Stanley Hall, built around 1879, was also designed in the Second Empire style. It was the hospital's maximum security facility in prior years.[2] Stanley Hall was dismantled and removed some time after 1999.[citation needed]

Woodward Hall, erected around 1886, is in the Queen Anne style.[2] It has an irregular profile that is accentuated by many ells. The structure exhibits multiple roofs capped by numerous chimneys, wide turrets, and large, gabled dormers. The interior has been recently remodeled. The Queen Anne style section of Woodward Hall was torn down in 2007, and there are tentative plans to develop a garden where it once stood. The "newer" section of Woodward Hall (built in the early 20th century at the same time Weeks Hall was built) still stands and houses the geriatric wards.

Weeks Hall, built in 1896, was also constructed in the Queen Anne and, in addition, had features that suggested the influence of the Jacobethan Revival. Its appearance, similar to that of Woodward Hall, was highlighted by prominent, steeply pitched gables and floral designs in terra cotta.[2] The interior sections and roofs of the western side of Weeks Hall collapsed in the 21st century, but the exterior walls remained standing until the structure burned on September 21, 2010.[citation needed]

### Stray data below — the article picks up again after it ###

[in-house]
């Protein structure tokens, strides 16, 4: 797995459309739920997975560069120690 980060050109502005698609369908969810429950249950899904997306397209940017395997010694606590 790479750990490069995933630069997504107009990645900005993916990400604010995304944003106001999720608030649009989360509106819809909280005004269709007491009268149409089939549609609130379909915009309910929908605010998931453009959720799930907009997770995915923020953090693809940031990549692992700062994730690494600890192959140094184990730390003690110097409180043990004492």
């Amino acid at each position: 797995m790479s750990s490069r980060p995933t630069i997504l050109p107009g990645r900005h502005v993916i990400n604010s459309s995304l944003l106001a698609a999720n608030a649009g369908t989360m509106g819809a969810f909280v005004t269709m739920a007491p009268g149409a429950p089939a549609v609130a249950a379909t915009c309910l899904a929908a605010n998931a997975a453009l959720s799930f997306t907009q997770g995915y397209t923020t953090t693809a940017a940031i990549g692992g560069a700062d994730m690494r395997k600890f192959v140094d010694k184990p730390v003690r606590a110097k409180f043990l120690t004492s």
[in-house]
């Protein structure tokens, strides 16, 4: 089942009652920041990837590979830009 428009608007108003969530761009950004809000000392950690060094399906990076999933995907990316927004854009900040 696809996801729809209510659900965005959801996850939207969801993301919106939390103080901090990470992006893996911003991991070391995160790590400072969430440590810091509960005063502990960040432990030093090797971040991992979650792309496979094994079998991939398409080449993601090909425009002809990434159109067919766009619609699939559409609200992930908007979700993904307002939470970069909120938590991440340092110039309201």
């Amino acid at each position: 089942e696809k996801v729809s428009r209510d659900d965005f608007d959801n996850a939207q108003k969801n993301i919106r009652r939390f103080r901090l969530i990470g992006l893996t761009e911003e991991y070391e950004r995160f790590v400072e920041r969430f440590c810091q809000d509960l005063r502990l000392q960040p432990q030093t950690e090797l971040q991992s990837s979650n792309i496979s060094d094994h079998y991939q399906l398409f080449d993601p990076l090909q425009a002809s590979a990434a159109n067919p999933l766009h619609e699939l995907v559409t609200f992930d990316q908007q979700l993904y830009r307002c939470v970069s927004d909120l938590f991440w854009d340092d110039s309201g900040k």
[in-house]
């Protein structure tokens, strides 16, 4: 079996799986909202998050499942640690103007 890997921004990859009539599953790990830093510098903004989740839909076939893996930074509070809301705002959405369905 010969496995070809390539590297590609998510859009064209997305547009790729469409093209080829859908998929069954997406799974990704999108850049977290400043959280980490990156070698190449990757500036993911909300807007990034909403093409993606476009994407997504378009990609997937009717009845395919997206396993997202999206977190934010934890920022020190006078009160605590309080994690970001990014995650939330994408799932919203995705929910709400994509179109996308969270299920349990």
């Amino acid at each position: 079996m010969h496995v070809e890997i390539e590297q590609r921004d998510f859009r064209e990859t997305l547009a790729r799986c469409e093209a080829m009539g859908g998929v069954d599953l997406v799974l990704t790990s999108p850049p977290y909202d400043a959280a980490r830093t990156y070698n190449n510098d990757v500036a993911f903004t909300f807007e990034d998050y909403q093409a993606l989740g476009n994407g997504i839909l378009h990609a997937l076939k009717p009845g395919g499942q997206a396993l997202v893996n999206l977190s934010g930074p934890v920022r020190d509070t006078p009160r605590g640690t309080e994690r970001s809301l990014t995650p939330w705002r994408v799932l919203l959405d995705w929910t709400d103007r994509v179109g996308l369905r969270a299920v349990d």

Smith Home, constructed about 1909, is designed in the Colonial Revival style. It has a cross-gabled roof crowned by a slender, distinctive tower. The main entrance displays fluted pilasters and a large fan in relief above the door.[2] Currently unoccupied, the structure once housed hospital employees.

Other notable early buildings are located on the grounds. The police station, a distinctive cottage, was erected in 1895. Shepherd Home and Russell Hall are two similar structures that were built in the 1920s; they exhibit large, ornate porticoes which are classical in design. There are also a number of small residences, constructed during the late nineteenth century, that have served as living quarters for the staff. Smith Home and Shepard Home once provided housing for nursing staff. Russell Hall once was used as the on-campus medical hospital.

This site reflects the history associated with the care and treatment of the mentally ill in Connecticut. The buildings, reminiscent of different eras of the hospital's past, document its progressive growth and comprise a diverse collection that contributes to the architectural variety of Middletown.[2]

The Connecticut Wing Civil Air Patrol Wing Headquarters (NER-CT-001) is located in Beers Hall.

See also[edit]


  1. ^ a b c National Park Service (2009-03-13). "National Register Information System". National Register of Historic Places. National Park Service.
  2. ^ a b c d e f g h i "NRHP Inventory-Nomination: Connecticut General Hospital for the Insane / Connecticut Valley Hospital". National Park Service. and Photos


  • Middletown, Connecticut Historical and Architectural Resources. Volume IV, Card Number 256. Robert Svec. December, 1978.